90 Miles From Tyranny : Bad news: America is likely facing a deeper-than-normal recession

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Friday, May 20, 2022

Bad news: America is likely facing a deeper-than-normal recession

Tolstoy famously wrote that all happy families resemble one another, but each unhappy family is unhappy in its own way. He might have said the same about unhappy economies — and added that there are all too many signs the US recession now in the works will likely be of the particularly unhappy kind.

Among the reasons to fear a deeper-than-normal recession is that monetary-policy tightening is causing the equity and credit market bubbles to burst. Since the start of the year, not only has the Federal Reserve’s abrupt policy shift wiped out almost 20% of the stock market’s value; it has also wiped out nearly 20% in the bond market’s value and close to 50% in the value of exotic markets like bitcoin.

The combined evaporation of some $12 trillion, or 50% of gross domestic product, in household wealth since the start of the year must be expected to cool consumer demand in time. Households will begin to stress about their reduced 401(k)s, which will make them want to rebuild their savings. According to the Federal Reserve, for every sustained $1 loss in household wealth, consumers tend to reduce their spending by 4 cents.

This means that, although consumer spending has held up well to date, because of their financial-market losses, consumers might soon be expected to reduce spending by as much as 2% of GDP. This is the last thing we need when consumers are already cutting back because of soaring gasoline and food prices and because their wages are being eroded by high inflation.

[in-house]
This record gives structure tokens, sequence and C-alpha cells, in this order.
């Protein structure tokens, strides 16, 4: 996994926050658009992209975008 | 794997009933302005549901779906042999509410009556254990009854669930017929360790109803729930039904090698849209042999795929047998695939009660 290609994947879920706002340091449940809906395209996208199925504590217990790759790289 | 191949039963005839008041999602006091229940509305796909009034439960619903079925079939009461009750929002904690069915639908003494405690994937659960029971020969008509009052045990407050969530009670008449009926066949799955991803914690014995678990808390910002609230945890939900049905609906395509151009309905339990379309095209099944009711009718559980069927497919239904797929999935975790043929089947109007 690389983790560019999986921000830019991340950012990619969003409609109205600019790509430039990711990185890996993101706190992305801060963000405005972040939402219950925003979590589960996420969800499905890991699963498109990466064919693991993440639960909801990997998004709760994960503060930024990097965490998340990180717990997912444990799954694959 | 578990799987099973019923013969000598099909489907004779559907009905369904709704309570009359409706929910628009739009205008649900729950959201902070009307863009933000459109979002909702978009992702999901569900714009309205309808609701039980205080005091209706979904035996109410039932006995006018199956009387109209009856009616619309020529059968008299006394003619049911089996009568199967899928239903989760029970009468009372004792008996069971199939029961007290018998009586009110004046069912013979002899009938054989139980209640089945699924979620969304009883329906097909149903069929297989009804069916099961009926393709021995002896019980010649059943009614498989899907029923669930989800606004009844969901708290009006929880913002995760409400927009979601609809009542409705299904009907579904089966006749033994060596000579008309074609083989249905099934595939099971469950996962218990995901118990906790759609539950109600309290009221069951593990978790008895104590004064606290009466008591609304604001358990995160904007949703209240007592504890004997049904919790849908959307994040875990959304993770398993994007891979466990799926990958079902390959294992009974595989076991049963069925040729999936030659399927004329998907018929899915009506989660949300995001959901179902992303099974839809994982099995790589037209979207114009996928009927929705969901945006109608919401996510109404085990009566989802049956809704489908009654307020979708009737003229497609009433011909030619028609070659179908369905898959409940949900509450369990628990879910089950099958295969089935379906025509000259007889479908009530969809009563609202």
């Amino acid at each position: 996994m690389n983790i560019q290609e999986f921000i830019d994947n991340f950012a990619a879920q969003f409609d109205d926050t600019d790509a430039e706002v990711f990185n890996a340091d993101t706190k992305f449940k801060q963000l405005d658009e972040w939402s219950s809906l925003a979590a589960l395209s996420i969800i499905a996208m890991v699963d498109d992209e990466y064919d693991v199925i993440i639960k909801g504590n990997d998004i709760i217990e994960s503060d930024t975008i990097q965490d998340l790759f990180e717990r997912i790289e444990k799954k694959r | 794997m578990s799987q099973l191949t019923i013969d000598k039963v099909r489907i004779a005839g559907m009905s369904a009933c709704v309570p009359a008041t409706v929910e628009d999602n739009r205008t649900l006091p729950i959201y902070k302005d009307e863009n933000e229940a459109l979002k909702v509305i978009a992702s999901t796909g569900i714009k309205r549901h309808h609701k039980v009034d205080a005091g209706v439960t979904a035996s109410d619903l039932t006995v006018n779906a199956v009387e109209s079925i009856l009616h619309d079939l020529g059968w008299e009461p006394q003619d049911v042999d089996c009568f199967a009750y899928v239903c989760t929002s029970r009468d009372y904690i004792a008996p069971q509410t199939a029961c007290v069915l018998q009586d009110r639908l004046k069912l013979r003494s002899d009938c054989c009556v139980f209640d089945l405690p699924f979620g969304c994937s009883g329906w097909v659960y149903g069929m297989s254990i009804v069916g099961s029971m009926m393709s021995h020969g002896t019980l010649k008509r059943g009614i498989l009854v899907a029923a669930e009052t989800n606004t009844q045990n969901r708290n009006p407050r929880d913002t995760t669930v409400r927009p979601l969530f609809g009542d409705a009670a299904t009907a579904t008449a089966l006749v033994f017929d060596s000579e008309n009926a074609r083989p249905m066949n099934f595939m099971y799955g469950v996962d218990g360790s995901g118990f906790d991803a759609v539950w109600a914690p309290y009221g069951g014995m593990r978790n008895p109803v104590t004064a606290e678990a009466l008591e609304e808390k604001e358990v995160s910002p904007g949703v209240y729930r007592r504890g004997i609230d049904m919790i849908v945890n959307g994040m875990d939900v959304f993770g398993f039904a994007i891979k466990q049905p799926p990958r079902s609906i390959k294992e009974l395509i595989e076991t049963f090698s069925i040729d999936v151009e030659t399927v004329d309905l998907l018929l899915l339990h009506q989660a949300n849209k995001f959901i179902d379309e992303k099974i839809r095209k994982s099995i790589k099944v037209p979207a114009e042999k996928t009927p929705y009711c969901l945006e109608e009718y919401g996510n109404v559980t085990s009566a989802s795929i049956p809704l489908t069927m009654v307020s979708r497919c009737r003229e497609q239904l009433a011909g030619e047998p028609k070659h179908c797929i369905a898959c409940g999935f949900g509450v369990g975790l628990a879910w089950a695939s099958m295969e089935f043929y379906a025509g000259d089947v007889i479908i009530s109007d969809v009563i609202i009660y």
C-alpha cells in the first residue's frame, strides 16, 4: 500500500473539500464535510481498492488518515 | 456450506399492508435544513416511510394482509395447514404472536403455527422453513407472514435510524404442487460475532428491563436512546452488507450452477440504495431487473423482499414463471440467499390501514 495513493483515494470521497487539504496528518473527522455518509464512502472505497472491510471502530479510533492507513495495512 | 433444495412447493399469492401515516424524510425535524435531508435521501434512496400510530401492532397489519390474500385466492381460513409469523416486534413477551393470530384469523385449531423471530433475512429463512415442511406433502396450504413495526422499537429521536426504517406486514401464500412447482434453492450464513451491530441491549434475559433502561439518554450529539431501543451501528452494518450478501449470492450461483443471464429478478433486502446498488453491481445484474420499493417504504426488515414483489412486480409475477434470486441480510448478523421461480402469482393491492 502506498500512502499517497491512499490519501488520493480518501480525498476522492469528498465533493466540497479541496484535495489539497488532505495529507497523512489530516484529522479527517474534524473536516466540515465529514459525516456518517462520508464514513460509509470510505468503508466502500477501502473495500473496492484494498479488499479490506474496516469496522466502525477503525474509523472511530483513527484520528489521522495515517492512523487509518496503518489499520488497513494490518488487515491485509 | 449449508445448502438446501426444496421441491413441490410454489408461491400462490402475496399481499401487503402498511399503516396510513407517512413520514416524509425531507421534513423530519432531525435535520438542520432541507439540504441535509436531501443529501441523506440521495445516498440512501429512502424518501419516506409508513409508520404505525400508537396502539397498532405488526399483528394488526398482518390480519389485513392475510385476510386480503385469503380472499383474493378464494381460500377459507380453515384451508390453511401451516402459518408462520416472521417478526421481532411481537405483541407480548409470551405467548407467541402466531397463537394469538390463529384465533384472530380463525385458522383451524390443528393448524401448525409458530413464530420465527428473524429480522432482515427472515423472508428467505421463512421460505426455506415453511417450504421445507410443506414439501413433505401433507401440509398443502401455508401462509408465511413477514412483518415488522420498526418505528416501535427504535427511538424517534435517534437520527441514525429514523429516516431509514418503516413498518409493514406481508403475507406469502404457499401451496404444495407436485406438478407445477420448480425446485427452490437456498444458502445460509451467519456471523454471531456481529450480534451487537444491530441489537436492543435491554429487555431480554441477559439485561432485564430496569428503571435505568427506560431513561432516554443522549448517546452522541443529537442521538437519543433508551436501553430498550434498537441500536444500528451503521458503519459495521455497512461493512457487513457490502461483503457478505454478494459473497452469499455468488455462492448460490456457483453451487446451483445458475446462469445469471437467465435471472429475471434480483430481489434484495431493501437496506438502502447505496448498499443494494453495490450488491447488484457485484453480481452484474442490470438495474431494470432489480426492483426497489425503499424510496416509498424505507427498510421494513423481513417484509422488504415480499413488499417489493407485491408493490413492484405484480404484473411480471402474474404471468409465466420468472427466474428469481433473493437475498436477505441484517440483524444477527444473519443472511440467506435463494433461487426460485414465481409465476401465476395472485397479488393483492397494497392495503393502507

Another cause for concern is that the Fed’s tightening has led to an abrupt jump in the 30-year mortgage rate from around 3% at the year’s start to 5.5% at present. This has reduced the affordability of housing by 25%. That in turn is already leading to a marked cooling in housing demand.

It is also not helping matters that the shift to a very much tighter monetary policy stance is coinciding with the fading of last year’s massive $1.9 trillion American Rescue Plan stimulus. The International Monetary Fund says this will result in an approximate halving in the US government budget deficit from 10% of GDP in 2021 to less than 5% of GDP in 2022. So not only will the economy have to cope with higher interest rates — it will also have to learn to live with very much less government policy support than it had before.

Further clouding the US economic outlook is the much more difficult external environment for US exporters as a result of...

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Bear Claw Chris Lapp said...

Ya think, with trillions in global debt unlike 1929

Anonymous said...

The only real cure for inflation is a recession - or worse.